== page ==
Your willingness to share the financial load
Entrepreneurs who invest their own money in their company demonstrate a willingness to share risk. If, on the other hand, a business runs exclusively on loans, lenders may perceive the owners as less committed to its long-term success.
Financing Options for Commercial Real Estate
The top financing options for commercial real estate in Canada include:
Commercial Mortgage Loans
Mortgage loans are the most popular financing option for commercial building purchases and operate much the same as a home mortgage. While the interest rate is important, the loan-to-value ratio (LTV) – or the percentage of the property’s value that the bank will finance – is crucial.
Banks may finance from 75% to 100% of the value of commercial real estate, depending on the building’s condition, resaleability and other factors. However, lenders generally consider LTV ratios exceeding 75% risky, particularly for properties that are less than 50% owner-occupied. Any gap between the cost of a building and its financing will need to be covered by your company’s working capital or your own personal funds.
The next thing to consider is the amortization period. The longer the period, the better, as it’ll allow your company to retain more money in the short term. The amortization period of commercial real estate mortgage loans usually ranges from five to 30 years.
Lastly, by asking them what repayment options they’ll offer, you’ll get the best understanding of how flexible your lender will be. For example, will they allow you to delay payments for a year or two to help your business ramp up after your move? Will they include a portion of the cost of a renovation or retrofit into the mortgage loan, so you won’t need to burn capital or seek different financing for those projects? Will they accept temporary deferments or forbearances or allow interest-only repayment in the event of an economic crisis? All can involve temporarily postponing, pausing or lowering your loan payments while the economy and your business recover.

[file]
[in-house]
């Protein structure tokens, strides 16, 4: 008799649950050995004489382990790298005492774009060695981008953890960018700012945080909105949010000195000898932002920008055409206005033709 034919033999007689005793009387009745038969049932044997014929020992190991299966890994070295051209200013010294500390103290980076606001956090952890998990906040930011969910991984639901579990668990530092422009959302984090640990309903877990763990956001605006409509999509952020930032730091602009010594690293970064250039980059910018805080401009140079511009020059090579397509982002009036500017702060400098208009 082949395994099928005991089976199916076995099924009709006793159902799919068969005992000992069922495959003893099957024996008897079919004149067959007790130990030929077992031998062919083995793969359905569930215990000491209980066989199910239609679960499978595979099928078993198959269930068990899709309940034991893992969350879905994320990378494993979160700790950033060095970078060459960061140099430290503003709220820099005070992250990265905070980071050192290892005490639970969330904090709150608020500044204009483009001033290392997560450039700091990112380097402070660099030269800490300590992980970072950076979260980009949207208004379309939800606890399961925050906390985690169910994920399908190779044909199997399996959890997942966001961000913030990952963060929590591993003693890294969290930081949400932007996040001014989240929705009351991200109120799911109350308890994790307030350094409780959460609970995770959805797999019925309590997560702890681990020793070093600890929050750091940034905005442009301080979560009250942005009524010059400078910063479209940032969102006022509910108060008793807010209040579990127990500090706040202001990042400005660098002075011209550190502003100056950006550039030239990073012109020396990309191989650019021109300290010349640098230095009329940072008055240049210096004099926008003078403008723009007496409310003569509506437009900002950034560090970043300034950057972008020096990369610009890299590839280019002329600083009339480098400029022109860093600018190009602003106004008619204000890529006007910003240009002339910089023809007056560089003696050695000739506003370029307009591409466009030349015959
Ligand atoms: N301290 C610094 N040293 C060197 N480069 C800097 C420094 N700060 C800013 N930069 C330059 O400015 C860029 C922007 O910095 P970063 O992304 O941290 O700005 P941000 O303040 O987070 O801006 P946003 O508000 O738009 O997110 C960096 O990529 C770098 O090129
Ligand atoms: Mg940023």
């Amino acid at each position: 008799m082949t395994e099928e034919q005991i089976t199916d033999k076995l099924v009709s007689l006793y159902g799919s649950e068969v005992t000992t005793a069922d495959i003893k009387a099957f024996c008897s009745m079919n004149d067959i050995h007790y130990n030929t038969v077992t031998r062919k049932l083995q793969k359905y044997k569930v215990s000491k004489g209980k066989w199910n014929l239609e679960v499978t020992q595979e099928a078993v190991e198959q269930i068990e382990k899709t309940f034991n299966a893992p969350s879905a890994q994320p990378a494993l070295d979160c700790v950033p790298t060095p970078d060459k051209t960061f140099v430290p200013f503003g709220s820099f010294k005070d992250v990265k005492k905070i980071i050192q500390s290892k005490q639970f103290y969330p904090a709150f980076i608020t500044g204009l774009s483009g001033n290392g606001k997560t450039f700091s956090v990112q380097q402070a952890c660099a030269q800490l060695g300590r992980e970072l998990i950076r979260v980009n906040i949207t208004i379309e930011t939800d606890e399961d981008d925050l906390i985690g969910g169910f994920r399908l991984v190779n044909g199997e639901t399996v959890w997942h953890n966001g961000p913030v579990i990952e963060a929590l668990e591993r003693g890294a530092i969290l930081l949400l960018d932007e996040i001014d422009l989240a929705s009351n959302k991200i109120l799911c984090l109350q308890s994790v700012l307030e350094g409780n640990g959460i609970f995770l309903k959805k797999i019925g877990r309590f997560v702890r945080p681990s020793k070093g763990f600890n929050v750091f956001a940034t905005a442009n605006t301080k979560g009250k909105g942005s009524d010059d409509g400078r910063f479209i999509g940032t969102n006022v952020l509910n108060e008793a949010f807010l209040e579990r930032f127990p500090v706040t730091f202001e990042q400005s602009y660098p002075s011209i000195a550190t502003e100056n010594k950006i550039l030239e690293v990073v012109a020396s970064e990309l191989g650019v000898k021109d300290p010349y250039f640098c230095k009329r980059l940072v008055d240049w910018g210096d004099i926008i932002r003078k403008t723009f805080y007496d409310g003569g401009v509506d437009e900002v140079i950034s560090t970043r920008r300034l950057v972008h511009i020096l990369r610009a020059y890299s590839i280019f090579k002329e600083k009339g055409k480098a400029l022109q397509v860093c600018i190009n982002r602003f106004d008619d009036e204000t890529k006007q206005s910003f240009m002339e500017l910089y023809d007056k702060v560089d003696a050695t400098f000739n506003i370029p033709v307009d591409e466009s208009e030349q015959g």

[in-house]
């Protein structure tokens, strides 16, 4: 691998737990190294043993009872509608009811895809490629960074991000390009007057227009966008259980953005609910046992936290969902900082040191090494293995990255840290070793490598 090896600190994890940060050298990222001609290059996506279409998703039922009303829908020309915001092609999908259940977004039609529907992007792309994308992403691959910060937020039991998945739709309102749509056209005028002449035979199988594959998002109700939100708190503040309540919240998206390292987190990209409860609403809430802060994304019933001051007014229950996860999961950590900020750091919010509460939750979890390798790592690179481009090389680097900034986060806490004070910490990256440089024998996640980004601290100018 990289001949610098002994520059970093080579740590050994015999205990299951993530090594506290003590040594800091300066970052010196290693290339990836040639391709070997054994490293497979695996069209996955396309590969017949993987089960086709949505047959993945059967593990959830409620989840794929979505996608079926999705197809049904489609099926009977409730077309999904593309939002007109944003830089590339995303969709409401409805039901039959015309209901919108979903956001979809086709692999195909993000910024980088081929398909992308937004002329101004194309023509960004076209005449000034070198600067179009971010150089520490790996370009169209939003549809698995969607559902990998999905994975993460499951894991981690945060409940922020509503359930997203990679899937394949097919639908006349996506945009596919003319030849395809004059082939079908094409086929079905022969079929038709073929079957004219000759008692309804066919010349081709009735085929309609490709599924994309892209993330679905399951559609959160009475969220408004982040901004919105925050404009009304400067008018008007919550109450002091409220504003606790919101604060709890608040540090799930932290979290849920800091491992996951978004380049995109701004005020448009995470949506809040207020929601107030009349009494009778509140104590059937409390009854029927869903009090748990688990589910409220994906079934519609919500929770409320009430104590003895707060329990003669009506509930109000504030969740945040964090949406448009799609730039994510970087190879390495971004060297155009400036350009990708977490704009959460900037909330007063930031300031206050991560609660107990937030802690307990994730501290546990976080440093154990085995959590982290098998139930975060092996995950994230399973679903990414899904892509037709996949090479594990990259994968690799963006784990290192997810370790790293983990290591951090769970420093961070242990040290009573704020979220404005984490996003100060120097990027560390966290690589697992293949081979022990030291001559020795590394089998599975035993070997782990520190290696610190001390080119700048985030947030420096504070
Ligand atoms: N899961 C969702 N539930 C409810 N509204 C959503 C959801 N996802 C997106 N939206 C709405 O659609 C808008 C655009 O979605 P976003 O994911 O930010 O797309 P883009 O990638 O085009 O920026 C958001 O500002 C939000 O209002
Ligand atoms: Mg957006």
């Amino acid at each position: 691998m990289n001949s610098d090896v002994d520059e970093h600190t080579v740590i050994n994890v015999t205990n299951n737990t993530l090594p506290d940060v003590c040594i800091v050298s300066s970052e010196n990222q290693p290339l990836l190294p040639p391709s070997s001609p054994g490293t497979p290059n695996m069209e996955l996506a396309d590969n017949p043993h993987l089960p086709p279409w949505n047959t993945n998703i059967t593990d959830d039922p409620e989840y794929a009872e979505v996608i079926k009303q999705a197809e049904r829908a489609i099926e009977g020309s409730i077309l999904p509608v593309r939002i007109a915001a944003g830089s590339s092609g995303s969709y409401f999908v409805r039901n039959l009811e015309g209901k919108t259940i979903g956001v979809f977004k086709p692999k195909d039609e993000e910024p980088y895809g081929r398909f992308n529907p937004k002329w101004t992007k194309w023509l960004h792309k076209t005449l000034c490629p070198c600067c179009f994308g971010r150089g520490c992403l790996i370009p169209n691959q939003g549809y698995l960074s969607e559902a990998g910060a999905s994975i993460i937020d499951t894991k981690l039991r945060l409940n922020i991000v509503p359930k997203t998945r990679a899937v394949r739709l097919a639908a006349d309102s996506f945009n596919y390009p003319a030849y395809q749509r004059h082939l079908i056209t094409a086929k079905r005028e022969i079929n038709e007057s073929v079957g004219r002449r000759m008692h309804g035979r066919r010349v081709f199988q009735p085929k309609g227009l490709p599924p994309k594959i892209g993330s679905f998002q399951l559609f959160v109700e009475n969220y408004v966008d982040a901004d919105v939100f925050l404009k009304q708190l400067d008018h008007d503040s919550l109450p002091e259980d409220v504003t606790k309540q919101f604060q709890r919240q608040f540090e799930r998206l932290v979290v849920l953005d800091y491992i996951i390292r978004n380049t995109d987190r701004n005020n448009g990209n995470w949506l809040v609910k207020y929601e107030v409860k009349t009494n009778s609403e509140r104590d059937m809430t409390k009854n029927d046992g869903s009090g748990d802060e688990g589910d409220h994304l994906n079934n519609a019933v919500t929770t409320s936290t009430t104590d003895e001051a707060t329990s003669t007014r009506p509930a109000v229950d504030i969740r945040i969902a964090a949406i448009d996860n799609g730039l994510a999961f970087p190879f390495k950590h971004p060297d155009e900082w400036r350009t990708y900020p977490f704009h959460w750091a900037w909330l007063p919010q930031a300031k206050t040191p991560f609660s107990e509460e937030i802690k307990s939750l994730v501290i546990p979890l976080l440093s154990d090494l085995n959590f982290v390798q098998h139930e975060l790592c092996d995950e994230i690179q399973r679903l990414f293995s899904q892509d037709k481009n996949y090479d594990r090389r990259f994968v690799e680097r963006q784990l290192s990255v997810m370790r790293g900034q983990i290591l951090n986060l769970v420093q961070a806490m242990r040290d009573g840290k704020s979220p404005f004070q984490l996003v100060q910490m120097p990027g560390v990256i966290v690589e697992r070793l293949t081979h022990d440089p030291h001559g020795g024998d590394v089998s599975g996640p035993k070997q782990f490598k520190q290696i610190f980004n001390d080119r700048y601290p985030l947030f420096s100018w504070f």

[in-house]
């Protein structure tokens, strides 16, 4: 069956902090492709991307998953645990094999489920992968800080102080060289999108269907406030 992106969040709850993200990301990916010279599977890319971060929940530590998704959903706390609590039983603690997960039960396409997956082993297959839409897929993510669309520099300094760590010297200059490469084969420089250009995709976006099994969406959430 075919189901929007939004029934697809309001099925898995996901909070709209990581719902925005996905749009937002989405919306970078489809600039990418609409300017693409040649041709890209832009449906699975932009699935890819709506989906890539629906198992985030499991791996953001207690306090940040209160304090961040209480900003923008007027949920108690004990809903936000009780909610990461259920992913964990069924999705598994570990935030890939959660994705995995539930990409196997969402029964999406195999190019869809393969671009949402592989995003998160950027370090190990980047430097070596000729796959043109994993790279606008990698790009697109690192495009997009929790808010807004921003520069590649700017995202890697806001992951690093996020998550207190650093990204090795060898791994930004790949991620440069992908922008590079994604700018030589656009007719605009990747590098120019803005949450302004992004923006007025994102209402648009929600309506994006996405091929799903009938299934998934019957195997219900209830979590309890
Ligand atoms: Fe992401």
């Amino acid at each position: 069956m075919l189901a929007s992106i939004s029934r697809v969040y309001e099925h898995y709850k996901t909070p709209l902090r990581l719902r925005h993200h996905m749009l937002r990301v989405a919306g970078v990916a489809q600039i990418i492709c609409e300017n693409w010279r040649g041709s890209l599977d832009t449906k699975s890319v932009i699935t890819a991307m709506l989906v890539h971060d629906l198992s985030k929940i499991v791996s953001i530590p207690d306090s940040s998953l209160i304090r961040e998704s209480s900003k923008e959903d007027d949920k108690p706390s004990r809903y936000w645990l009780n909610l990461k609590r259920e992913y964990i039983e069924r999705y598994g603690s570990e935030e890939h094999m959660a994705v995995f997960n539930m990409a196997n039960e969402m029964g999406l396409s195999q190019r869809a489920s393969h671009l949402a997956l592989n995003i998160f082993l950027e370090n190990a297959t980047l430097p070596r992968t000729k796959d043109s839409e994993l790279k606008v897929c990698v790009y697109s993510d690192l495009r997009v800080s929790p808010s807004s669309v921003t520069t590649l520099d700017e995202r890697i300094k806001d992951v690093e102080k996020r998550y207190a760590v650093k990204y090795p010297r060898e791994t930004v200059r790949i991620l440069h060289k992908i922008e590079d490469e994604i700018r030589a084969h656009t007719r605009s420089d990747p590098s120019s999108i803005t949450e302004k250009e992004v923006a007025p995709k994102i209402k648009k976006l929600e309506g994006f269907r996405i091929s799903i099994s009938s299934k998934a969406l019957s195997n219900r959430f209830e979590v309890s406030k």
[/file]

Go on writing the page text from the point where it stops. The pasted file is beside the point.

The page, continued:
Leasehold Improvement Loans
Businesses seldom move into leased commercial real estate without renovating to increase the ease and efficiency of their operations, let alone configure equipment and machinery. Leasehold improvements are the term for these changes. Leasehold improvements and building improvements are not the same. While a building improvement benefits everyone, a leasehold improvement benefits an individual tenant only.
You can use a leasehold improvement loan to pay for upgrades or large-scale renovations to a leased space. Depending on the value of the improvement, a bank may accept the improvement as collateral for the loan, which could result in a lower interest rate than if the loan was left unsecured. A leasehold loan is usually amortized over three to five years, and lenders may allow you to negotiate a principal holiday for the first half or full year of the loan.
Working Capital Loans